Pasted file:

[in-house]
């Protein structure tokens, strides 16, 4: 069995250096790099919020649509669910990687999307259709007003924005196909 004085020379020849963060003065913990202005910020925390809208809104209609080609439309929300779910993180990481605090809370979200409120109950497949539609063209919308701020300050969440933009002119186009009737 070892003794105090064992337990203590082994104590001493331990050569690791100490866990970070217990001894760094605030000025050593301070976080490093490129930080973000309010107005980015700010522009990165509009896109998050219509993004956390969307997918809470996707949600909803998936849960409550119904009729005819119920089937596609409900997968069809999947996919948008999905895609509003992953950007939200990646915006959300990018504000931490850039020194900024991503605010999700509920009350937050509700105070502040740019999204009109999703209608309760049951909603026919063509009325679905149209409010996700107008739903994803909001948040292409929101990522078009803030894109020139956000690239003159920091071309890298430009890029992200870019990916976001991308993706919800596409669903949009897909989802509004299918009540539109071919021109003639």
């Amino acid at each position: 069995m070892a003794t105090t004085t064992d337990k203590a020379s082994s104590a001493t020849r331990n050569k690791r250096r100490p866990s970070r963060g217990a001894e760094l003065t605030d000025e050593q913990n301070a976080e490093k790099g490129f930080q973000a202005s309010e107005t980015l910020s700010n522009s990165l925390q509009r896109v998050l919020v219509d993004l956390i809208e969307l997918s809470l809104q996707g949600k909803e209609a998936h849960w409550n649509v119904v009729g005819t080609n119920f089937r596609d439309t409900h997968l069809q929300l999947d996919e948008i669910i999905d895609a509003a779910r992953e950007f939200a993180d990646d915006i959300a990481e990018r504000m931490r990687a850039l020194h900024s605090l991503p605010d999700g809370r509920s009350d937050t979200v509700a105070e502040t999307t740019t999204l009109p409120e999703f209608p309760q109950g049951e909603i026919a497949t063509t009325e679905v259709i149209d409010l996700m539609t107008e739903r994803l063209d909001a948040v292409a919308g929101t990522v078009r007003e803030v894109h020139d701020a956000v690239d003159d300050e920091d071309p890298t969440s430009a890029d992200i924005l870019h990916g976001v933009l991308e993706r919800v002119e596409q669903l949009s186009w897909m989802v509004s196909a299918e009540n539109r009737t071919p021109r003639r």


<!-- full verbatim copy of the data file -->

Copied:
[in-house]
């Protein structure tokens, strides 16, 4: 069995250096790099919020649509669910990687999307259709007003924005196909 004085020379020849963060003065913990202005910020925390809208809104209609080609439309929300779910993180990481605090809370979200409120109950497949539609063209919308701020300050969440933009002119186009009737 070892003794105090064992337990203590082994104590001493331990050569690791100490866990970070217990001894760094605030000025050593301070976080490093490129930080973000309010107005980015700010522009990165509009896109998050219509993004956390969307997918809470996707949600909803998936849960409550119904009729005819119920089937596609409900997968069809999947996919948008999905895609509003992953950007939200990646915006959300990018504000931490850039020194900024991503605010999700509920009350937050509700105070502040740019999204009109999703209608309760049951909603026919063509009325679905149209409010996700107008739903994803909001948040292409929101990522078009803030894109020139956000690239003159920091071309890298430009890029992200870019990916976001991308993706919800596409669903949009897909989802509004299918009540539109071919021109003639």
């Amino acid at each position: 069995m070892a003794t105090t004085t064992d337990k203590a020379s082994s104590a001493t020849r331990n050569k690791r250096r100490p866990s970070r963060g217990a001894e760094l003065t605030d000025e050593q913990n301070a976080e490093k790099g490129f930080q973000a202005s309010e107005t980015l910020s700010n522009s990165l925390q509009r896109v998050l919020v219509d993004l956390i809208e969307l997918s809470l809104q996707g949600k909803e209609a998936h849960w409550n649509v119904v009729g005819t080609n119920f089937r596609d439309t409900h997968l069809q929300l999947d996919e948008i669910i999905d895609a509003a779910r992953e950007f939200a993180d990646d915006i959300a990481e990018r504000m931490r990687a850039l020194h900024s605090l991503p605010d999700g809370r509920s009350d937050t979200v509700a105070e502040t999307t740019t999204l009109p409120e999703f209608p309760q109950g049951e909603i026919a497949t063509t009325e679905v259709i149209d409010l996700m539609t107008e739903r994803l063209d909001a948040v292409a919308g929101t990522v078009r007003e803030v894109h020139d701020a956000v690239d003159d300050e920091d071309p890298t969440s430009a890029d992200i924005l870019h990916g976001v933009l991308e993706r919800v002119e596409q669903l949009s186009w897909m989802v509004s196909a299918e009540n539109r009737t071919p021109r003639r």